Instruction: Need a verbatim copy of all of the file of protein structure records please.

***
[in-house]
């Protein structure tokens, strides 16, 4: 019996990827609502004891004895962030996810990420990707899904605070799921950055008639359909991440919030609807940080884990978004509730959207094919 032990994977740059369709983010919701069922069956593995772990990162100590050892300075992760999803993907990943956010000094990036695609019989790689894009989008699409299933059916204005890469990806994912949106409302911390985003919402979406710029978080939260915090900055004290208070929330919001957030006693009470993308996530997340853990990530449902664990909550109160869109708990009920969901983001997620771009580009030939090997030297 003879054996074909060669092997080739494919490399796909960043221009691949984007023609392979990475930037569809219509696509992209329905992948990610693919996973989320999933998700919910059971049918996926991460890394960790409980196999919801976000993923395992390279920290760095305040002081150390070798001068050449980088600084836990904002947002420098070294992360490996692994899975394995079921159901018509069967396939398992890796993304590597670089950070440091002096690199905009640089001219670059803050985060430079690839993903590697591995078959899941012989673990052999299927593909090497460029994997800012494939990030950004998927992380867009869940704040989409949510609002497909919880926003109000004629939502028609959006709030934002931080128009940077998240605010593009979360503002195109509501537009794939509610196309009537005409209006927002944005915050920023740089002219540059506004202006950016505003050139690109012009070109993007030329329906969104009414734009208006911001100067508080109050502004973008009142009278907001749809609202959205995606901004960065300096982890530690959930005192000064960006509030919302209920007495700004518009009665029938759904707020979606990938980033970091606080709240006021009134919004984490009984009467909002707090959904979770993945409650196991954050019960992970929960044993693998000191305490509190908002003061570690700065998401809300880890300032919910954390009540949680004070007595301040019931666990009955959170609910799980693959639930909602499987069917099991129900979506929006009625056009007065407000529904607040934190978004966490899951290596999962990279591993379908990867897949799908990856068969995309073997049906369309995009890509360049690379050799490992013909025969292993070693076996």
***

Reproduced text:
[in-house]
């Protein structure tokens, strides 16, 4: 019996990827609502004891004895962030996810990420990707899904605070799921950055008639359909991440919030609807940080884990978004509730959207094919 032990994977740059369709983010919701069922069956593995772990990162100590050892300075992760999803993907990943956010000094990036695609019989790689894009989008699409299933059916204005890469990806994912949106409302911390985003919402979406710029978080939260915090900055004290208070929330919001957030006693009470993308996530997340853990990530449902664990909550109160869109708990009920969901983001997620771009580009030939090997030297 003879054996074909060669092997080739494919490399796909960043221009691949984007023609392979990475930037569809219509696509992209329905992948990610693919996973989320999933998700919910059971049918996926991460890394960790409980196999919801976000993923395992390279920290760095305040002081150390070798001068050449980088600084836990904002947002420098070294992360490996692994899975394995079921159901018509069967396939398992890796993304590597670089950070440091002096690199905009640089001219670059803050985060430079690839993903590697591995078959899941012989673990052999299927593909090497460029994997800012494939990030950004998927992380867009869940704040989409949510609002497909919880926003109000004629939502028609959006709030934002931080128009940077998240605010593009979360503002195109509501537009794939509610196309009537005409209006927002944005915050920023740089002219540059506004202006950016505003050139690109012009070109993007030329329906969104009414734009208006911001100067508080109050502004973008009142009278907001749809609202959205995606901004960065300096982890530690959930005192000064960006509030919302209920007495700004518009009665029938759904707020979606990938980033970091606080709240006021009134919004984490009984009467909002707090959904979770993945409650196991954050019960992970929960044993693998000191305490509190908002003061570690700065998401809300880890300032919910954390009540949680004070007595301040019931666990009955959170609910799980693959639930909602499987069917099991129900979506929006009625056009007065407000529904607040934190978004966490899951290596999962990279591993379908990867897949799908990856068969995309073997049906369309995009890509360049690379050799490992013909025969292993070693076996």